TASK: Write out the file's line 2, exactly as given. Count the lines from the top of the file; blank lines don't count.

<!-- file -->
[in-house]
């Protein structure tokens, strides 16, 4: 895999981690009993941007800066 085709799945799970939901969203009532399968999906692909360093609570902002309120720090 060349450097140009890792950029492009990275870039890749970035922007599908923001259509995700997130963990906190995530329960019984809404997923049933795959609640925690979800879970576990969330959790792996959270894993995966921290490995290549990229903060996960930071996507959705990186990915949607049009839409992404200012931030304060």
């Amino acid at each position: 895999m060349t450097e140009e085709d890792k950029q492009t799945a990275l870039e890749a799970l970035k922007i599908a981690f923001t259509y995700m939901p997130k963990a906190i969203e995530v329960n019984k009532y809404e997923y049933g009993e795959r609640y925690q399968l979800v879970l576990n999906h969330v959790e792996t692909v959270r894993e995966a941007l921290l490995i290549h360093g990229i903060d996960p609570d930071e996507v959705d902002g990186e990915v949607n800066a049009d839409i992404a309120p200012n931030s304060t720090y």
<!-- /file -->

């Protein structure tokens, strides 16, 4: 895999981690009993941007800066 085709799945799970939901969203009532399968999906692909360093609570902002309120720090 060349450097140009890792950029492009990275870039890749970035922007599908923001259509995700997130963990906190995530329960019984809404997923049933795959609640925690979800879970576990969330959790792996959270894993995966921290490995290549990229903060996960930071996507959705990186990915949607049009839409992404200012931030304060």